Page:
HomeFashionInside the wild ‘puffy’ fashion trend: ‘Everybody’s talking about inflation’

Inside the wild ‘puffy’ fashion trend: ‘Everybody’s talking about inflation’


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Fashionistas are living on cloud nine.

The latest fashion trend is inflation – and, well, it has everything to do with the economy.

Playful puffiness is blowing up and it’s not just for your favorite winter coat; handbags, shoes and entire runway ensembles are subject to the puffed-up fad, which TikTokers are describing as a total “puff-ification.”

“It’s like having a pillowy, squishy human-size shock absorber sitting in your closet, I can’t think of anything more apt to balance the reverberations of the anxiety and whiplash we feel in our current global climate,” fashion content creator Tariro Makoni told The Post, calling the trend “a fascinating response to the precarious climate of our current global condition.”

So, exaggerated puffiness is a jolly caricature of “what’s going on economically,” fashion forecaster and TikToker Mandy Lee said in a TikTok clip. After all, art often imitates life.

Prada’s soft padded nappa leather loafers cost $1,290.
Tiktok / tariromakoni

Pink ballet flat from Prada
Prada also puffed up its staples like the soft padded nappa leather ballerinas, which retail for $925.
Tiktok / tariromakoni

The jovial puffed pieces also play into fashion’s reckoning with silliness. Designers are abandoning starch traditionalism and ushering in experimentation – and even A-listers are in on the fun. As a result, fashion week presentations showcased animal prosthetics, condom mountains and indoor halfpipes.

“I feel like maximalist fashion has been having a moment lately so I think it’ll definitely have a really strong moment,” content creator Caroline Vazzana, who is also the fashionista founder of Making it in Manhattan, told The Post of the emerging trend.

Maximalism – whether it be home decor or closet couture – is bright, cheery and over-the-top, unlike the once-trendy minimalist looks that Kim Kardashian popularized.

However, Vazzana, who is a self-titled “more is more girl,” isn’t so sure the bubbly statement pieces are wardrobe staples, saying they may be more of a short-lived trend than a timeless classic.

“I don’t know if it’ll last forever,” she added.

Inflated full body black outfit from Chenpeng
The inflated looks seem to mimic the current economic reality.
Getty Images

Chenpeng runway show
The avant-garde garments are not ready-to-wear, unlike the pieces provided by Prada and are available to the masses – at a cost.
Getty Images

At Paris fashion week, Comme des Garcons debuted gnome-chic, Viktor&Rolf introduced topsy-turvy haute couture and Chenpeng brought the volume by way of ruffles, tufts and, of course, puff.

Once obsessed with sultry mesh nakedness, the fashion world is in its cartoon era, ballooning with pumped-up silhouettes that sacrifice chic seriousness for childlike play.

“Everybody’s talking about inflation,” Moschino’s designer Jeremy Scott told Vogue in September at the fashion house’s ready-to-wear spring 2023 collection show. “The cost of everything’s going up: housing, food, life. So I took inflation into the collection.”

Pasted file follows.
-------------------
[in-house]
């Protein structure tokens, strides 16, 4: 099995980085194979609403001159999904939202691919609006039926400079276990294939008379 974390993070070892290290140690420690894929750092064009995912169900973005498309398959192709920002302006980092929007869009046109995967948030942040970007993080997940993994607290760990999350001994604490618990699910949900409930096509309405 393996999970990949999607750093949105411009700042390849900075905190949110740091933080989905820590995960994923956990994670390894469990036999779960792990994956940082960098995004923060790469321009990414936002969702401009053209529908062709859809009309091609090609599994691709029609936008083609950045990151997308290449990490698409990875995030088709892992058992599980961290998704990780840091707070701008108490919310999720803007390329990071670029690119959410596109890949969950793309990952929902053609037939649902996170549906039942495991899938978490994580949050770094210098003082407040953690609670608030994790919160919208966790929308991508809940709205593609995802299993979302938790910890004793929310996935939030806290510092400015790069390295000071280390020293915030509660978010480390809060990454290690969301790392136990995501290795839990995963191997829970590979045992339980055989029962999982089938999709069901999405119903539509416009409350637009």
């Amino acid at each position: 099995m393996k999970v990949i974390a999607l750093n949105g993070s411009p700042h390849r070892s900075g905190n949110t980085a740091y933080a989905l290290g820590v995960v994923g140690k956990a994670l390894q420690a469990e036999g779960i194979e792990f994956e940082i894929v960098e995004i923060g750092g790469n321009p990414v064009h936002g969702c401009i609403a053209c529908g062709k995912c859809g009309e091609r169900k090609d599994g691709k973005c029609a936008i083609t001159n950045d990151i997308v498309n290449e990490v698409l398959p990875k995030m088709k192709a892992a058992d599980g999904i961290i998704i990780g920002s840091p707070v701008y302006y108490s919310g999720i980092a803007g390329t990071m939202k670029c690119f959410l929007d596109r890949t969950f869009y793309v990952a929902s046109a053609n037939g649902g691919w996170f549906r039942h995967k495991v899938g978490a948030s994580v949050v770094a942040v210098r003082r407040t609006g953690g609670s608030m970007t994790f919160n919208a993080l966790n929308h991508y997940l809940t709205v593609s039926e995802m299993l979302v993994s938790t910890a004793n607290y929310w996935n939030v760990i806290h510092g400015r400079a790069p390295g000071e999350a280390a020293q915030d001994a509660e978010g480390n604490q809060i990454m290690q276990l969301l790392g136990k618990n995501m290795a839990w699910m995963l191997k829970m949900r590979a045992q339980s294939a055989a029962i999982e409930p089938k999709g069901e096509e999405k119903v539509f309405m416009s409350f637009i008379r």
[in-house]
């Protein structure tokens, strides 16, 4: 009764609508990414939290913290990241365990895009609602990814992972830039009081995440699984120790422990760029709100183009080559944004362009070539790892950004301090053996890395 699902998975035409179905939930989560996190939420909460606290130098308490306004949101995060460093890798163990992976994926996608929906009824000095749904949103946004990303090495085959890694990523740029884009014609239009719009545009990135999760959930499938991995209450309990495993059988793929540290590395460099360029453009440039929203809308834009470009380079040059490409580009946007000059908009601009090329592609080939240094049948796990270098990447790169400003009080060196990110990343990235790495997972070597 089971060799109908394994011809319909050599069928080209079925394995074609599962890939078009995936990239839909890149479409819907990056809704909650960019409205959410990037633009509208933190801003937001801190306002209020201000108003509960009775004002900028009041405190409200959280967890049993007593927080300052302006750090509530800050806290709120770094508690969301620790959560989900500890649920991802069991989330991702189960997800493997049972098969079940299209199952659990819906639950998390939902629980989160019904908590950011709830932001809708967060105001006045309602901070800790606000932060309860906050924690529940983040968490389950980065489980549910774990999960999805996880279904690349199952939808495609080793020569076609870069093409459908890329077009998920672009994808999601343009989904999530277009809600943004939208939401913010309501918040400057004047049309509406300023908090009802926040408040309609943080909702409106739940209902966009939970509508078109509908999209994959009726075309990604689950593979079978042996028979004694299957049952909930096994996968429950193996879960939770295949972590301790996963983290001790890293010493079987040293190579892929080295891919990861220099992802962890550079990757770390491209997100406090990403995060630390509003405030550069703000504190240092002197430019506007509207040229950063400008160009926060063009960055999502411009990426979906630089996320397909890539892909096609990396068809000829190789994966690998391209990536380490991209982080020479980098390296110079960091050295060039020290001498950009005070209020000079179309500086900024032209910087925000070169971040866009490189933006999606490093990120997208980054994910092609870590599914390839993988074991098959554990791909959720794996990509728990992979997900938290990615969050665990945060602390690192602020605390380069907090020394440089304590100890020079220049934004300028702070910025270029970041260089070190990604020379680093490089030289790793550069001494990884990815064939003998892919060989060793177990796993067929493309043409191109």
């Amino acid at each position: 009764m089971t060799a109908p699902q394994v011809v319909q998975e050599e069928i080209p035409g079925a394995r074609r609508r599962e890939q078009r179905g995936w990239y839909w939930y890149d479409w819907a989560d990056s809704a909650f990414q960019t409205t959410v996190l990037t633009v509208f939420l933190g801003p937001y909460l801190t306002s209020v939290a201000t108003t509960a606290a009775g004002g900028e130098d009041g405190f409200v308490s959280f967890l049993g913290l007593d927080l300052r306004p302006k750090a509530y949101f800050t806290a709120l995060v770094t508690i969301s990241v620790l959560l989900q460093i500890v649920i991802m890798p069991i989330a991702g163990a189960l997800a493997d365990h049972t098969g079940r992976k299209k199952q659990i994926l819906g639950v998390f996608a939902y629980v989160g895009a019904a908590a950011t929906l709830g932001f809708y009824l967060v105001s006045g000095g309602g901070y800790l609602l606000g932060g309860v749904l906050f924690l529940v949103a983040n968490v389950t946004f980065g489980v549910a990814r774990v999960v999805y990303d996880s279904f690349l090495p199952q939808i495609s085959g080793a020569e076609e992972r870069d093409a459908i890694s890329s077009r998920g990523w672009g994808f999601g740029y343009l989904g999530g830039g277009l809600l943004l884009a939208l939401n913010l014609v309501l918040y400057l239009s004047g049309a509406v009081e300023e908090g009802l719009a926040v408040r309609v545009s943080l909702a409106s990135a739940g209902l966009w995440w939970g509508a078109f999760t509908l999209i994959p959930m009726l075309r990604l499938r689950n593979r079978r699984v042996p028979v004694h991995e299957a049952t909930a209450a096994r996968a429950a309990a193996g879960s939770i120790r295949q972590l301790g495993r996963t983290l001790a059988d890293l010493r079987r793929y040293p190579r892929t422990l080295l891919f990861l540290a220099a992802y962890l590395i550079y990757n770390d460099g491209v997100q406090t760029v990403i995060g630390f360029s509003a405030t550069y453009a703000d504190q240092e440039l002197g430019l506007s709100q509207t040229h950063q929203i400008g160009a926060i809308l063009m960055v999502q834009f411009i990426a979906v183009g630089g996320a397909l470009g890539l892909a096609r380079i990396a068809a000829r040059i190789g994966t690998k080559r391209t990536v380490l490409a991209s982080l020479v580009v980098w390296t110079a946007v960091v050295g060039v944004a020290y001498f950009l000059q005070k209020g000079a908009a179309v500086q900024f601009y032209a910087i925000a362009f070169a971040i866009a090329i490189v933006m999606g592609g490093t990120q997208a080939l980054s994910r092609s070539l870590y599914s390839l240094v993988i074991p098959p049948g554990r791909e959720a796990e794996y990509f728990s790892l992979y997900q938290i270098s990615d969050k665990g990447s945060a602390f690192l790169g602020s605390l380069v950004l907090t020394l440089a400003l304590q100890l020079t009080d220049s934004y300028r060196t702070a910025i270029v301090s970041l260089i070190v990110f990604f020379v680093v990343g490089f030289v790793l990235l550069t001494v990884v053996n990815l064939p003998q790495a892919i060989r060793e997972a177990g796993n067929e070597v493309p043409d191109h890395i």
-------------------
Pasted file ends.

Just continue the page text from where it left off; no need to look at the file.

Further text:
“Sometimes we feel like we’re drowning,” he added, a fitting sentiment that parallels the brand’s hyperbolic, pool-floaty-inspired styles.

Similarly, Loewe’s spring/summer 2023 collection also featured aerated statement pieces – namely, literal balloon pumps.

Now, we’re seeing this inflatable vision drift go mainstream. MSCHF’s comically clunky big red boots, released last month, have taken the internet by storm – their debut followed Sam Smith’s bulbous HARRI ‘fit at the Brit Awards and Noah Cyrus’ rendition of a high-fashion Michelin man in an all-black, full-body Colors puffer frock.

Alongside Coach’s release of the Pillow Tabby bag – a puffed version of their iconic baguette – Prada is the latest fashion house to imitate inflation. Marketed as “padded,” the Italian fashion house reimagined some of its most popular classics with some cushion, albeit less avant-garde.

Sam Smith at Brit Awards in inflated outfit
A-listers such as singer Sam Smith have flaunted the ballooning fashion statement on the red carpet.
Anadolu Agency via Getty Images

In addition to Prada’s subtle nod to an ever-looming recession, the buoyant-looking pieces also catch the eye, playing into the virality of TikTok’s trendy fashion as of late. In her video, Lee also noted the pumped-up kicks will “pop in photos.”

“Prada puff-ifying some of their most popular items may seem like a risk, but they will photograph amazing, they will grab attention, and they will sell really well,” she stated. 

Makoni told The Post that adding puff to an otherwise doomy world also represents a “childlike and safe environment” as a means of escapism.

But it is part of a larger pattern, the TikToker noted, referencing Karl Lagerfeld’s Chanel Cocoon bag, which was released in 2009 during – you guessed it – the Great Recession.

“Puff-ification,” she said, “has been around in different eras of fashion that historically coincide with times of global anxiety or unrest.” Instead of rejecting the anxiety-inducing reality of the world around us, consumers are taking it in stride.

“Rather than trying to course correct, I think we’re leaning into the dissonance, and that creates room for all things to coexist in a fascinating way,” Makoni said. In that way, puffiness serves as both the hyperbolic reflection of society spiraling and the pillow-soft cushion that breaks the fall.

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